I happened to find one of her blogs because I did a search for bloggers who love Silverchair.
Here are her questions. I think they are really pertinent to me, particularly for my upcoming research on the way blogging helps create a sense of identity and community for people with chronic illnesses and disabilities.
How much does your online, and blogging life interact with your real life?
Is it a big part of it?
Is it really separate?
Or is your blog a mechanism to improve your real life or your business?
I have been blogging on and off for around eleven years. It's always been to allow me to write.
My first blog was at Diaryland. I think I let it lapse and now my writing is no longer online, but I have some print outs. I don't think I used my name in it but I did reveal a bit about myself.
One blog was completely anonymous - it was everything I wanted to say to my first love but couldn't. It was a bit dark and 'arty' I guess. I would write short entries that were either to the point or really poetic. There was a lot of lowercase letters and square [parenthesis].
This was one entry:
~ you threatened to change your telephone number.
i wish i had the means to change the address to my heart.
...if i had, you wouldn't have been able to enter, steal then break. ~
I don't think 'emo' was a coined phrase in 2000, but this anonymous blog was bordering on emo, minus the straightened, side-swept fringe.
I then had a blog where I just put up my poetry.
This was one of the poems:
Would you kindly care
To dislodge yourself from my mind
After all, it has been a while since
You’ve left the store.
Thank you for your continued custom,
There’s really no need to check
My life upon departure-
It’s pretty empty:
Memories have passed their
I would like to purchase
A new set of feelings,
But mismatched memories are
An impulse buy.
Thus, I have overspent my
Ration of thoughts on you
For the day-
I always blow the budget.
I wonder what the going rate is
For a thought-free mind?
Thanks for your continued custom,
It's embarrassing reading back over the poems now.
And I had one for my new media subject in the first semester of my Masters degree. It was part personal, part academic. I think this subject confirmed my love for new media.
The blog previous to this one is at Myspace. You need to request me as a friend if you want to read it. It was where I got serious about writing. Some entries are neither here nor there though.
I started this current blog, Tune into Radio Carly in December 2009, and it's taken off far more than I anticipated. I am not sure of my intention when I started it, other than to develop and showcase my writing to a wider audience than Myspace.
It's allowed me to really focus on quality writing, some research and honing my editing skills.
And it's also enabled huge interaction with people I know and strangers alike, which is the bit I like best about blogging.
Which brings me back to Soul Princess's question. How does my blog interact with my life – is it a part of it or is it separate? And is it a mechanism to improve my business or life?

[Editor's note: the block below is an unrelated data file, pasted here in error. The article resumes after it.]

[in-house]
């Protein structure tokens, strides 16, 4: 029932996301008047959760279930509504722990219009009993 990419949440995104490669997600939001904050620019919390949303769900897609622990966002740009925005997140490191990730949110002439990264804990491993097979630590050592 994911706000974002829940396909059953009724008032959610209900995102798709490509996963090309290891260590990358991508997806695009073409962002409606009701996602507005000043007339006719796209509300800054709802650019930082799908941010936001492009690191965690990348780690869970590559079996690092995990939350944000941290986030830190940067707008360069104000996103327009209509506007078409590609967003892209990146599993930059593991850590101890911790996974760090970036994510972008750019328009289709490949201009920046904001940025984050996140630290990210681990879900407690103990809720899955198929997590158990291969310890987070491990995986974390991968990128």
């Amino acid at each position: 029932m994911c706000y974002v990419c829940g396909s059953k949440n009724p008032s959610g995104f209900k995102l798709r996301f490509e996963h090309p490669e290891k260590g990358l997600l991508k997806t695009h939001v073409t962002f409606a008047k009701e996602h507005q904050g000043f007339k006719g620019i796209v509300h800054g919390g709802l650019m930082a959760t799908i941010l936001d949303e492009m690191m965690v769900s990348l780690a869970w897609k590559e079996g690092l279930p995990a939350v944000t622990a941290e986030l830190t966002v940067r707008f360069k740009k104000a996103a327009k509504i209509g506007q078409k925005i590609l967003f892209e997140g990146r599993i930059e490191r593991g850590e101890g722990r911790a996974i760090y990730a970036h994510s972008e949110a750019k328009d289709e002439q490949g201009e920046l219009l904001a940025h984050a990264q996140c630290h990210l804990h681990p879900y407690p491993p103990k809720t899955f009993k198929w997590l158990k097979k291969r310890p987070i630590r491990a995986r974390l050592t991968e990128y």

My blog has become a HUGE part of my life. It is not separate to my life like some of my previous ones. It's not just a place where I ramble from topic to topic in one blog entry. (Though my 'For all things irrelevant' tagline may suggest that I do if one does not read on further...) I often wonder, while I am participating in an activity, whether I could blog about it. I might have a conversation with someone and ask them if I can blog about that concept/discussion. It's a place where I can be an advocate for what I believe in. And many times, I just blog because I have something on my mind and I think people may be interested to read about it.
I am very careful with what I publish on this blog – both in terms of the quality of writing, and choice of content. It's a folio of my writing, and also of the type of person I am. I guess I do want this blog to promote myself, particularly my writing. As I wrote once, I have always wanted to write creatively/journalistically outside of my day job, and this blog not only allows me to do that, but allows future employers to see my work (through me submitting it to them, and them seeking me out) and ask me to write for them if I am lucky. And I know that people at my place of day job employment read this. It's a bit like Brand Carly Findlay, isn't it? So I want to present a good, professional online persona without losing my personality (and I think this blog is a hugely accurate reflection of my actual personality).
This blog has afforded so many opportunities already. I was asked to write for DiVine. My writing was a large point of conversation at the short film making workshop. I 'modelled' for Business Chic. I spoke on ABC radio. I am soon going to facilitate a session about the benefits of writing at ChIPS. And my thesis topic is well sorted, ahead of time!
I have met many wonderful people, online and offline through blogging. Lots of people in the ichthyosis community have contacted me to tell me their story, and to say that some of my writing has helped them. What has made me really happy are the responses from the people who never took the time to get to know me better 'in real life' and can now see me as a person through my writing. Some of their responses has been amazing. I have come to better know others I've known in real life too.
Sometimes it feels like I reply to 'fan mail'. Sorry if that is a conceited term, but I do spend a lot of time replying to people through the blog or Facebook or emails.
My confidence has grown tenfold. And I suddenly find my calendar full!
This blog allows me to tell my story on my terms, and in my way. It is a tool to not only share what it's like living with my chronic illness, but to show that I'm more than it. That's why I enjoy blogging.